Conclusion

In summary, our results provide new insight into how Rac1 controls organogenesis. Specifically, our data support a model where Rac1 signalling controls islet cell migration by modulating E-cadherin-mediated cell-cell adhesion. Furthermore, in vitro experiments show that betacellulin stimulates cell spreading and actin remodelling in wild-type but not transgenic islets, suggesting that betacellulin may act as a regulator of Rac1 activity and islet migration in vivo. Our results further emphasize Rac1 as a key regulator of cell migration and cell adhesion during tissue and organ morphogenesis.

Methods

Generation of transgenic mice

A cDNA with a C-myc-tagged RacN17 [39] was inserted in to a vector containing 0.7 kb of the Rat Insulin Promoter [26] and the rabbit β globin intron and polyA sequences. The construct was cut out by enzymatic digestion and purified before pronuclear injection. Transgenic mice were obtained by pronuclear injection at the Karolinska Center for Transgene Technologies. Founders were confirmed with PCR and Southern Blot. Mice were backcrossed against C57Bl/6J background and wild-type littermates were used as controls. Analysis of three individual founder strains showed that all three strains exhibited the same phenotype. Genotyping was performed by standard PCR-methods using the primers MycMut2, 5'-AGAAGCTGATCTCCGAGGAG-3', and hRac-Rev1, 5'-GAATAATTGTCAAAGACAGTAG-3'. The expression of the transgene was also confirmed by immunohistochemsitry. Animals were maintained in an approved animal facility and all animal work was carried out in accordance with approval by the local ethics committee for animal research.

Weight and fasting blood glucose level measurements

Female transgenic RIP-RacN17 mice and wild-type littermate controls, six months of age were weighed and pancreas was carefully dissected out before weight measurement. For fasting blood glucose level measurements, male transgenic RIP-RacN17 mice and wild-type littermate controls of seven to nine months were fasted overnight. Blood was obtained from the tail vein and glucose levels were measured using a glucometer.

In situ hybridization

A probe against the 3' end of Rac1 was used (a kind gift from Dr Ivan de Curtis) and was performed as previously described [38]. Briefly, P3 and E15.5 pancreata were fixed in PBS-4% PFA, embedded in Tissue-Tek® O.C.T.™ (Sakura) and 10 μm sections were mounted onto Superfrost© Plus slides (Menzel). Digoxigenin labelling of antisense and sense strand was performed with T3 and T7 RNA polymerase-mediated transcription respectively according to the manufacturers instructions (Roche). Overnight hybridization was carried out with 1 μg/ml of the probe in a solution consisting of 50% deionized formamide, 1 × Denhardt's solution, 10% dextran sulfate, 0.5 mg/ml tRNA and 3 × SSC at 60°C.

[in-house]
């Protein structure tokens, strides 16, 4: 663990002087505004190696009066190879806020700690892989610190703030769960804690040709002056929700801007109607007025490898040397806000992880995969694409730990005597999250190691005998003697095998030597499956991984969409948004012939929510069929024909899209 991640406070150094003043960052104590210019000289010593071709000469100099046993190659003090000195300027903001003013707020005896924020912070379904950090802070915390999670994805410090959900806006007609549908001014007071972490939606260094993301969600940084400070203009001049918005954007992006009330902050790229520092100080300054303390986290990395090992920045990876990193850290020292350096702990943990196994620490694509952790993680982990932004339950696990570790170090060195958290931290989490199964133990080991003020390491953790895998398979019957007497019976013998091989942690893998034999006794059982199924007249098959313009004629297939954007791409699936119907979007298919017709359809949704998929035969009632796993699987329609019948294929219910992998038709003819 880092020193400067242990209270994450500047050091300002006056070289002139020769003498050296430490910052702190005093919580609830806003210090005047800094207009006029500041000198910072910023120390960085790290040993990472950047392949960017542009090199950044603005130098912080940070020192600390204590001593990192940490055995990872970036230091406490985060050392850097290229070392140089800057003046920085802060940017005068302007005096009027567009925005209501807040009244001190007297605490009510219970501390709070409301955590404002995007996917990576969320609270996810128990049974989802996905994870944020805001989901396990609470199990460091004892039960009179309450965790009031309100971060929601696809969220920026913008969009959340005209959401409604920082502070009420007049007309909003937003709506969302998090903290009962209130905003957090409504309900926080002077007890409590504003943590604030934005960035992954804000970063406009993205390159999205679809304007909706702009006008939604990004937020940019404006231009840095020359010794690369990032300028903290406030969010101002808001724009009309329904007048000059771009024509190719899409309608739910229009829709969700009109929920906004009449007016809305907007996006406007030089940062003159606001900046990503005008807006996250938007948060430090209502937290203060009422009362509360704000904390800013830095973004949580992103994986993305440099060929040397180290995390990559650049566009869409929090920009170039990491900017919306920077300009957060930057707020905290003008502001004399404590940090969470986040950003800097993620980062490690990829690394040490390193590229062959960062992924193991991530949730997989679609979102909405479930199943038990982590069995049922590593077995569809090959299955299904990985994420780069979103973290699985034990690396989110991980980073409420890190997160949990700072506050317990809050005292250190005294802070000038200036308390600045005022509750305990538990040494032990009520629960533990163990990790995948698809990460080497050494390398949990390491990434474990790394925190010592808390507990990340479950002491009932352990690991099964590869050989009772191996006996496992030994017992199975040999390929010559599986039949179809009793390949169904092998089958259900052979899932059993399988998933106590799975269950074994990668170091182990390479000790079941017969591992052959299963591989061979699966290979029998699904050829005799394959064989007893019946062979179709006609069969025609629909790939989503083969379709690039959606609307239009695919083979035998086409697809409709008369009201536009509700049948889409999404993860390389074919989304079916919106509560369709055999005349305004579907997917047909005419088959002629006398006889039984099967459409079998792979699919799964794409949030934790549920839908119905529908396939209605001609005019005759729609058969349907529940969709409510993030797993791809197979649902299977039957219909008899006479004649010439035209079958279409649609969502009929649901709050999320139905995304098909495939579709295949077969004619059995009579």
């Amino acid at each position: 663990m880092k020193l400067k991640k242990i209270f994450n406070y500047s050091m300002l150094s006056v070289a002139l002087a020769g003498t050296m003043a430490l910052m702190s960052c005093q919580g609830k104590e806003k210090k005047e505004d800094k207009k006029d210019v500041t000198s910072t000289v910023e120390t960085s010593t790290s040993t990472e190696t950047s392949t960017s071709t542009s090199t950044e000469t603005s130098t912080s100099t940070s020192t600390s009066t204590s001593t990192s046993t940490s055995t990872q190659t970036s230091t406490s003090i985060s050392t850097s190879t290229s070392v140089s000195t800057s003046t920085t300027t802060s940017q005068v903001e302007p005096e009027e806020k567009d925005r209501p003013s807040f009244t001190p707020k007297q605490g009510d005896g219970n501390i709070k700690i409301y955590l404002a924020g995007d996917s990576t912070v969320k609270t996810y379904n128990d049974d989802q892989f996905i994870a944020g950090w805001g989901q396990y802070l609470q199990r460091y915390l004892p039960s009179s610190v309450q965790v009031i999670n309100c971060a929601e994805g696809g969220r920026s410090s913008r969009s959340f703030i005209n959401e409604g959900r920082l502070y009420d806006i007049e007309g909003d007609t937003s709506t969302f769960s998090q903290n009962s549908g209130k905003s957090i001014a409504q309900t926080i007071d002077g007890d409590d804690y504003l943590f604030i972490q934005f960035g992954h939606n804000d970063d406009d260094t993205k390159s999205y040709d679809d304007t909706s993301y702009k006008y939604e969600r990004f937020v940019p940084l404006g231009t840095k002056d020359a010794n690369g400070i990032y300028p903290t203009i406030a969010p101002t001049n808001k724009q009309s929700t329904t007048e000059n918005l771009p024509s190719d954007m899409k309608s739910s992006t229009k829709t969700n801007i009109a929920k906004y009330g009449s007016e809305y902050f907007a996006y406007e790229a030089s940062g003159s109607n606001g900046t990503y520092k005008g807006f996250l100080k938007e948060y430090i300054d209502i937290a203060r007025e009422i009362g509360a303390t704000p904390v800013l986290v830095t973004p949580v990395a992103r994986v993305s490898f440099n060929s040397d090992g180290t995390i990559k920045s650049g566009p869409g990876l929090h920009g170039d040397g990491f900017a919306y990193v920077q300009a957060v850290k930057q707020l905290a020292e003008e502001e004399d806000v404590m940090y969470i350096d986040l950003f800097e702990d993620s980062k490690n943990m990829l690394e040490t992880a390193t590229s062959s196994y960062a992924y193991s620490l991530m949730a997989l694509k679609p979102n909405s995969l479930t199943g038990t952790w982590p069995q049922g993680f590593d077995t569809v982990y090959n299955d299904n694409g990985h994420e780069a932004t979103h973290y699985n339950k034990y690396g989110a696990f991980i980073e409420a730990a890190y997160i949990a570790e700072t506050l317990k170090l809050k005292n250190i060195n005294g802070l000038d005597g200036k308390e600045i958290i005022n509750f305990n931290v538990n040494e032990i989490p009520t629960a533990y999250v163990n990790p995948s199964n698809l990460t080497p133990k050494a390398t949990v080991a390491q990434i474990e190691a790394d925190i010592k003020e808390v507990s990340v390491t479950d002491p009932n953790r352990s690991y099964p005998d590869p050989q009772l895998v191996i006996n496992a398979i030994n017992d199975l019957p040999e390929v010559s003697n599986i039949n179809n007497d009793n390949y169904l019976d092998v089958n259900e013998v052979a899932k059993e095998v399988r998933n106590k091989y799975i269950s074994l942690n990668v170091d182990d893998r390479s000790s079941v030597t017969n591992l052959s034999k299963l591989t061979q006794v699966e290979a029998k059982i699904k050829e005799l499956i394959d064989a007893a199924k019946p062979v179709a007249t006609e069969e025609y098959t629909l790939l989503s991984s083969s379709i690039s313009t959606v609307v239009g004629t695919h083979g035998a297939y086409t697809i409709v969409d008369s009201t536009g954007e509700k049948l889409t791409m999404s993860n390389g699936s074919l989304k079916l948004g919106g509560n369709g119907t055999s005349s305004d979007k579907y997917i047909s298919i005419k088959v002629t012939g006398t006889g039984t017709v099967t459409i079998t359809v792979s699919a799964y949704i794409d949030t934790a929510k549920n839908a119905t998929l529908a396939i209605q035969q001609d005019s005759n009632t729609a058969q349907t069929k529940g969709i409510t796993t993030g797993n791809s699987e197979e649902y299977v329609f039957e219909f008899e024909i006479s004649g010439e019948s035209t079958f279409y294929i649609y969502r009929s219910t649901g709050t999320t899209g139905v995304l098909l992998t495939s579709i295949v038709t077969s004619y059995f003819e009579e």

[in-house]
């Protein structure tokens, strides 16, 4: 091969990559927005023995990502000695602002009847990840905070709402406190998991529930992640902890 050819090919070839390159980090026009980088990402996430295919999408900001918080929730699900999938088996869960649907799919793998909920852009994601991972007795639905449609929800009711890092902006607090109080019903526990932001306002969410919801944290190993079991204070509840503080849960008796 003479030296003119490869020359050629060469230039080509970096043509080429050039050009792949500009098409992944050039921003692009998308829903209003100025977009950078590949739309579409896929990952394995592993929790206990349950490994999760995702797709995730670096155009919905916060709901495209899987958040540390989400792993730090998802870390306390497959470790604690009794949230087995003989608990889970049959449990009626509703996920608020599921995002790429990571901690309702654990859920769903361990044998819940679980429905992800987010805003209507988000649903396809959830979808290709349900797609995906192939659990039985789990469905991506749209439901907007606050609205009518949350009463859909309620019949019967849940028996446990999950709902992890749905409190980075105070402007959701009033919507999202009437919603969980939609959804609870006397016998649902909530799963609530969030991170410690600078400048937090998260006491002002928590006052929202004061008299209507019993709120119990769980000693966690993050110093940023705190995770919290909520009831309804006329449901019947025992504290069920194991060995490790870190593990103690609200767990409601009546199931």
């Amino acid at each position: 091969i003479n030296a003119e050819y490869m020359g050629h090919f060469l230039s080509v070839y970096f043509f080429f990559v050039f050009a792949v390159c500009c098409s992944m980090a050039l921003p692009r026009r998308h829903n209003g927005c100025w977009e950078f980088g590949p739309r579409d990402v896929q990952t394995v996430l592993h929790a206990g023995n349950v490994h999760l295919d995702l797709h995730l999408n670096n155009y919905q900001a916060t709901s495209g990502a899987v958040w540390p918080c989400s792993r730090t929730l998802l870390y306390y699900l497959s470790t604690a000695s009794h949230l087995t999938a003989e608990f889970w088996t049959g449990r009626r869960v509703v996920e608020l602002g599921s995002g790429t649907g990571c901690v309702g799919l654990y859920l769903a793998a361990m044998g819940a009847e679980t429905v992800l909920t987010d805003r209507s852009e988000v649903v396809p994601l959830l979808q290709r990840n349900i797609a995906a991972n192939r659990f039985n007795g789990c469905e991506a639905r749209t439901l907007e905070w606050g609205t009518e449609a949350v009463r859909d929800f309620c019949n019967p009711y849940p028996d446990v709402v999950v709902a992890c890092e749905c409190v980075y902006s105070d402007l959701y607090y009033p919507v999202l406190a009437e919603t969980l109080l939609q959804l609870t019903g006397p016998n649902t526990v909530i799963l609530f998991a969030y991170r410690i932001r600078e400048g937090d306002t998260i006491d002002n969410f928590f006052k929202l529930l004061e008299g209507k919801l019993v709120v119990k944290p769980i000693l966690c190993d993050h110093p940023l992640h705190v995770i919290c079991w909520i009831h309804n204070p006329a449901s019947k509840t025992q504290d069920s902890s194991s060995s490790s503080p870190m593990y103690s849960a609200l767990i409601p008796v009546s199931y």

Immunohistochemistry and immunoreagents

For immunohistochemistry, tissues were fixed in PBS-4% PFA overnight at 4°C. For cryo sections, tissues were incubated in PBS-30% sucrose overnight at 4°C, embedded in Tissue-Tek® O.C.T.™ (Sakura) and 10 μm thick sections were mounted on poly lysine coated slides. Sections were blocked in PBS-0.1% Triton X-100 containing 5% non fat dry milk for one hour before incubating with primary antibodies overnight in blocking solution. Slides were incubated with secondary antibodies diluted in blocking solution for one hour before washing and mounting. Immunoreagents used were DBA (1:1000; Vector Laboratories), guinea pig anti-insulin (1:800; Dako), rabbit anti somatostatin (1:500; Sigma), rabbit anti glucagon (1:2000; Linco Research), rabbit anti pancreatic polypeptide (1:200; Euro Diagnostica), DAPI (1:1000; Molecular Probes), rat anti-E-cadherin ECCD-2 (1:300; [40]), mouse anti-C-myc 9E10 (1:200; [41]), rabbit anti-laminin (1:500; Sigma), mouse anti-collagen IV (1:200; Hybridoma bank), rabbit anti-fibronectin (1:300; Dako), mouse anti-vinculin (1:100; Sigma), rat anti-integrin β1 (1:500; Chemicon), rat anti-integrin β1 (active form) (1:750; BD Pharmigen), Alexa Fluor® 488 phalloidin (1:500; Invitrogen). Stained sections were photographed in an AxioplanII fluorescent microscope and analysed using Axiovision LE software (Zeiss). Secondary antibodies used included Cy3 anti -rabbit, -rat, -mouse and -streptavidin (Jackson Immuno Research), Alexa Fluor® 488 anti-guinea pig (Molecular Probes) and TRITC anti-mouse IgG1 (Southern Biotech).

Immunoblotting

Islets were boiled for five minutes in Sample Buffer (100 mM TRIS, 4% (w/v) SDS, 0.2% (w/v) bromophenol blue, 20% (w/v) glycerol, 200 mM β-mercaptoethanol), centrifuged for five minutes at 5900 G and samples were separated on SDS-PAGE before transferred onto a nitrocellulose filter (Amersham). The filter was blocked for two hours in PBS-0.05% Tween-20 containing 3% BSA and blotted with mouse anti-Rac1 primary antibody (1:1000; Upstate) overnight at 4°C in blocking solution. The blot was incubated with HRP-conjugated anti mouse secondary antibody (Sigma) for one hour and proteins were visualized by chemiluminescence (Amersham). Quantification of transgenic expression was performed by measuring the ratio of the band intensity on blots between RacN17 and endogenous Rac1 using Image Gauge (Fuji).

Isolation and plating of islets